For me, this day marks a personally satisfying milestone. I initiated the efforts to replace our 401(k) provider and led the search for a new provider, as well as most of the process to this point. So, if things don't work out as planned, my fellow employees are not going to like me very much. Of course, about $50K of my own money is in the plan, so I had a very strong financial incentive to make sure we got the best possible deal. I am just glad to see the train pull out of the station after such a long incubation period (I am also good at mixing metaphors, in case you haven't noticed).

Voluntary Sub-prime Bail-Out is Still a Bad Idea

Last week the White House announced a new voluntary sub-prime bail-out. Under the terms of the program, lenders would voluntarily freeze interest rates on certain ARMs for a period of five years, thus preventing them from resetting and probably averting a large number of foreclosures.

The program only covers home buyers who live in their homes, thus shutting out speculators. Also, it is only applied to those borrowers whose loans are in good standing and who are able to continue to meet their mortgage obligations at their current levels. It could have been much worse. Government could have used tax-payer dollars for the bail-out, or they could have chosen to ignore the free markets completely and legislated the bail-out into existence. As it is, the bail-out is a voluntary program by lenders.

Seemingly, this is a free market solution. Lenders are freely choosing to amend their contracts with their borrowers. Nevertheless, I am still opposed to the bail-out. Why so? Lenders and borrowers completely misjudged the risk of sub-prime loans. If priced correctly, sub-prime loans would have been much more expensive, and hence fewer borrowers would have been able to take them. The excess lending caused real estate prices to appreciate to untenable levels. Now that the bubble has burst, mortgage defaults and foreclosures are driving down home prices to their true market value. By "subsidizing" sub-prime loans, the bail-out will provide artificial price support to home prices, and will not allow them to reach their realistic free-market levels. In this way, the bail-out is creating conditions equivalent to price fixing. Since the interest rate freeze is only temporary, the true effect will be a lengthening of the sub-prime crisis and a drag on home prices and on the economy for years to come.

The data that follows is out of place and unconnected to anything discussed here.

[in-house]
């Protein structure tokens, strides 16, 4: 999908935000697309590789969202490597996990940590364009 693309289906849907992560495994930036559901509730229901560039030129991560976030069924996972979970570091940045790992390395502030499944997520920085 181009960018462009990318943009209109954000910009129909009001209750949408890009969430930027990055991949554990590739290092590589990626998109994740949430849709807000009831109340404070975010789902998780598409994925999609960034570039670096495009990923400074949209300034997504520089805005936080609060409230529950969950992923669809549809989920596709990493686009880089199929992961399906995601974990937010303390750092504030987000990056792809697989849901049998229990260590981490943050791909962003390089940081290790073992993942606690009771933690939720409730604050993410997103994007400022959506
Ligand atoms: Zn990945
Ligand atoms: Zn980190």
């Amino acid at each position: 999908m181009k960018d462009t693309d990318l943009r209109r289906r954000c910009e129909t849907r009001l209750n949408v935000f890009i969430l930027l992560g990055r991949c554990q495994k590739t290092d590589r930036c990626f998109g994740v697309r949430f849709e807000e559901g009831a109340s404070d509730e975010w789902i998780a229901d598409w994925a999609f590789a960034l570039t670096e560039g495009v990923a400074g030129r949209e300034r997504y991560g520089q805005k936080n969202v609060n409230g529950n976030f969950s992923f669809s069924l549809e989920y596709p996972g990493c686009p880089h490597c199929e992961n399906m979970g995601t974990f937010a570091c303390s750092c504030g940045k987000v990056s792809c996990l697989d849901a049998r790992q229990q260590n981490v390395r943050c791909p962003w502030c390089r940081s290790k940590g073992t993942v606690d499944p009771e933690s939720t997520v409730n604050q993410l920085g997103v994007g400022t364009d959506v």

Yes, the unwinding of the home price bubble is painful, but bail-out efforts will only lengthen and defer the pain, not avoid it. This reminds me of the story of the dog owner who needed to surgically remove his dog's tail for medical reasons. Because he felt sorry for the mutt, he decided rather than to cut the tail off with one fell swoop, to only cut a small piece of the dog's tail every day... Doesn't make a lot of sense? Neither does a sub-prime bail-out.

Friday, December 07, 2007

A Break from Personal Finance

I have just returned from an international vacation with my family. Yes, that's where I have been hiding myself.

Something very interesting happened to me in my travels. For the past two weeks or so, I have spent about zero time thinking about our portfolio. I have read exactly zero personal finance blogs. I have checked our bank account exactly zero times. I discovered two things. The first is that our portfolio continues to do its job whether I watch it daily or not. That's not a big surprise given that our portfolio is index based and we do very little trading. Even though I did not check the value of our holdings for over two weeks, the world keeps turning. The second thing I discovered was that this break from my semi-obsessive interest in our financial well-being was a very enjoyable interlude. Who knew? You can completely forget about money, stocks, bills, credit cards and still have a blast. Wow.

As an interesting aside, while we were away, our landlord did some maintenance work on our house. He replaced the water heater, fixed a few minor things that were broken and was even good enough to bring-in two packages that arrived while we were away. The cost of all these nice changes: zero dollars. In fact, I think they could turn this into a MasterCard commercial: international airfare: $1096, two weeks of eating out in a foreign country: $500, coming home to a house that has been fixed up while you were away: priceless. Chalk one up for renting.